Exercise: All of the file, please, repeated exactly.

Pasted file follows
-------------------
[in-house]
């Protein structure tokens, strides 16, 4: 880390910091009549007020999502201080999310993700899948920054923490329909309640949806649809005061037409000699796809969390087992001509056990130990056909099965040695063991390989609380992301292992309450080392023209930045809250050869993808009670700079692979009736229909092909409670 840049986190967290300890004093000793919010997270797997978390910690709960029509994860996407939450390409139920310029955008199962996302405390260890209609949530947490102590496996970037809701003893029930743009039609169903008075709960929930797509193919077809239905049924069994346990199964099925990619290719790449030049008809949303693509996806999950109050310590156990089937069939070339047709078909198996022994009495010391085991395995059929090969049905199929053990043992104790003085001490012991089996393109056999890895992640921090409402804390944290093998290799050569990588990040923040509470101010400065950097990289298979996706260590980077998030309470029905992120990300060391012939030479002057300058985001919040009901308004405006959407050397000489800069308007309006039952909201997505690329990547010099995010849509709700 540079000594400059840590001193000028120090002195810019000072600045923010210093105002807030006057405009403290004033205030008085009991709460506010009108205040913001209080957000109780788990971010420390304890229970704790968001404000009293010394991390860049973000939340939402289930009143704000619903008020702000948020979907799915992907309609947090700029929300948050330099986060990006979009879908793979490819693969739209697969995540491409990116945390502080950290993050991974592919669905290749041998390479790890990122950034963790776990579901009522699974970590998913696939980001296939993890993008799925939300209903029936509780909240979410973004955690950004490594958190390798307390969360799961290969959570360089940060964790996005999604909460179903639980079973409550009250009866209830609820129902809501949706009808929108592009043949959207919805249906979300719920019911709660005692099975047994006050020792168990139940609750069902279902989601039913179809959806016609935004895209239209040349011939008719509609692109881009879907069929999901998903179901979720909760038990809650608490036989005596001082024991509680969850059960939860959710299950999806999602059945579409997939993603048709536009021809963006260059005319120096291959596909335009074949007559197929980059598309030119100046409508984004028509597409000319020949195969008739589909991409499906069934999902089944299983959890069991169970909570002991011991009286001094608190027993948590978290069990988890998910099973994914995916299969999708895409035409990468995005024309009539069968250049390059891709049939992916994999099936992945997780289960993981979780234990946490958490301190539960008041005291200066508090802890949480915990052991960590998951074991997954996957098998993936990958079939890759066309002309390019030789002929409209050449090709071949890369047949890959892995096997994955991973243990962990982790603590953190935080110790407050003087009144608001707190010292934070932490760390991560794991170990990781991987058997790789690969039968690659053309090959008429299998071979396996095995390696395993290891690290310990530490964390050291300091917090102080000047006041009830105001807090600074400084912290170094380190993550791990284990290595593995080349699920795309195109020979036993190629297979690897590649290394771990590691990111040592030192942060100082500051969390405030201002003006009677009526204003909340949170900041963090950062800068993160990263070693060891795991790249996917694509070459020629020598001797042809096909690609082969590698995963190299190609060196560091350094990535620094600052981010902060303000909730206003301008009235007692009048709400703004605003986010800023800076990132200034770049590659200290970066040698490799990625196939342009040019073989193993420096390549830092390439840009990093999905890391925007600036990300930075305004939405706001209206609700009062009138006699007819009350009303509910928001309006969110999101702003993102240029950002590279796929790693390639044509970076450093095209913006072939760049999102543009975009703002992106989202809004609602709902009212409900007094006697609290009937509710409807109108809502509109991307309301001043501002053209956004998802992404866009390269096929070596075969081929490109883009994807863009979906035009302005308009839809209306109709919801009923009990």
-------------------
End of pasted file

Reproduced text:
[in-house]
């Protein structure tokens, strides 16, 4: 880390910091009549007020999502201080999310993700899948920054923490329909309640949806649809005061037409000699796809969390087992001509056990130990056909099965040695063991390989609380992301292992309450080392023209930045809250050869993808009670700079692979009736229909092909409670 840049986190967290300890004093000793919010997270797997978390910690709960029509994860996407939450390409139920310029955008199962996302405390260890209609949530947490102590496996970037809701003893029930743009039609169903008075709960929930797509193919077809239905049924069994346990199964099925990619290719790449030049008809949303693509996806999950109050310590156990089937069939070339047709078909198996022994009495010391085991395995059929090969049905199929053990043992104790003085001490012991089996393109056999890895992640921090409402804390944290093998290799050569990588990040923040509470101010400065950097990289298979996706260590980077998030309470029905992120990300060391012939030479002057300058985001919040009901308004405006959407050397000489800069308007309006039952909201997505690329990547010099995010849509709700 540079000594400059840590001193000028120090002195810019000072600045923010210093105002807030006057405009403290004033205030008085009991709460506010009108205040913001209080957000109780788990971010420390304890229970704790968001404000009293010394991390860049973000939340939402289930009143704000619903008020702000948020979907799915992907309609947090700029929300948050330099986060990006979009879908793979490819693969739209697969995540491409990116945390502080950290993050991974592919669905290749041998390479790890990122950034963790776990579901009522699974970590998913696939980001296939993890993008799925939300209903029936509780909240979410973004955690950004490594958190390798307390969360799961290969959570360089940060964790996005999604909460179903639980079973409550009250009866209830609820129902809501949706009808929108592009043949959207919805249906979300719920019911709660005692099975047994006050020792168990139940609750069902279902989601039913179809959806016609935004895209239209040349011939008719509609692109881009879907069929999901998903179901979720909760038990809650608490036989005596001082024991509680969850059960939860959710299950999806999602059945579409997939993603048709536009021809963006260059005319120096291959596909335009074949007559197929980059598309030119100046409508984004028509597409000319020949195969008739589909991409499906069934999902089944299983959890069991169970909570002991011991009286001094608190027993948590978290069990988890998910099973994914995916299969999708895409035409990468995005024309009539069968250049390059891709049939992916994999099936992945997780289960993981979780234990946490958490301190539960008041005291200066508090802890949480915990052991960590998951074991997954996957098998993936990958079939890759066309002309390019030789002929409209050449090709071949890369047949890959892995096997994955991973243990962990982790603590953190935080110790407050003087009144608001707190010292934070932490760390991560794991170990990781991987058997790789690969039968690659053309090959008429299998071979396996095995390696395993290891690290310990530490964390050291300091917090102080000047006041009830105001807090600074400084912290170094380190993550791990284990290595593995080349699920795309195109020979036993190629297979690897590649290394771990590691990111040592030192942060100082500051969390405030201002003006009677009526204003909340949170900041963090950062800068993160990263070693060891795991790249996917694509070459020629020598001797042809096909690609082969590698995963190299190609060196560091350094990535620094600052981010902060303000909730206003301008009235007692009048709400703004605003986010800023800076990132200034770049590659200290970066040698490799990625196939342009040019073989193993420096390549830092390439840009990093999905890391925007600036990300930075305004939405706001209206609700009062009138006699007819009350009303509910928001309006969110999101702003993102240029950002590279796929790693390639044509970076450093095209913006072939760049999102543009975009703002992106989202809004609602709902009212409900007094006697609290009937509710409807109108809502509109991307309301001043501002053209956004998802992404866009390269096929070596075969081929490109883009994807863009979906035009302005308009839809209306109709919801009923009990």